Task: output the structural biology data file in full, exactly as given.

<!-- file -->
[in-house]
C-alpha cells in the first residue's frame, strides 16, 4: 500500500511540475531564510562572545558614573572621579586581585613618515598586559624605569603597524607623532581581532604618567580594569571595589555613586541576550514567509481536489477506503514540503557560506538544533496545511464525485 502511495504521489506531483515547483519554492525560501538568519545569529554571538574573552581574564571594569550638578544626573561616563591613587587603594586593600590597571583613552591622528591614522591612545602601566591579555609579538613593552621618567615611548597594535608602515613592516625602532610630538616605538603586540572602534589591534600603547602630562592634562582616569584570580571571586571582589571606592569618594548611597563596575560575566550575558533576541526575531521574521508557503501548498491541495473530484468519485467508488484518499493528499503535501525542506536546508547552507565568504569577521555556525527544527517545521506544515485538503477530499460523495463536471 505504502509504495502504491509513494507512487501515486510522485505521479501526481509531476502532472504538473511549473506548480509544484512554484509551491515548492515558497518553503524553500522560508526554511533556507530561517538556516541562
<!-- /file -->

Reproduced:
[in-house]
C-alpha cells in the first residue's frame, strides 16, 4: 500500500511540475531564510562572545558614573572621579586581585613618515598586559624605569603597524607623532581581532604618567580594569571595589555613586541576550514567509481536489477506503514540503557560506538544533496545511464525485 502511495504521489506531483515547483519554492525560501538568519545569529554571538574573552581574564571594569550638578544626573561616563591613587587603594586593600590597571583613552591622528591614522591612545602601566591579555609579538613593552621618567615611548597594535608602515613592516625602532610630538616605538603586540572602534589591534600603547602630562592634562582616569584570580571571586571582589571606592569618594548611597563596575560575566550575558533576541526575531521574521508557503501548498491541495473530484468519485467508488484518499493528499503535501525542506536546508547552507565568504569577521555556525527544527517545521506544515485538503477530499460523495463536471 505504502509504495502504491509513494507512487501515486510522485505521479501526481509531476502532472504538473511549473506548480509544484512554484509551491515548492515558497518553503524553500522560508526554511533556507530561517538556516541562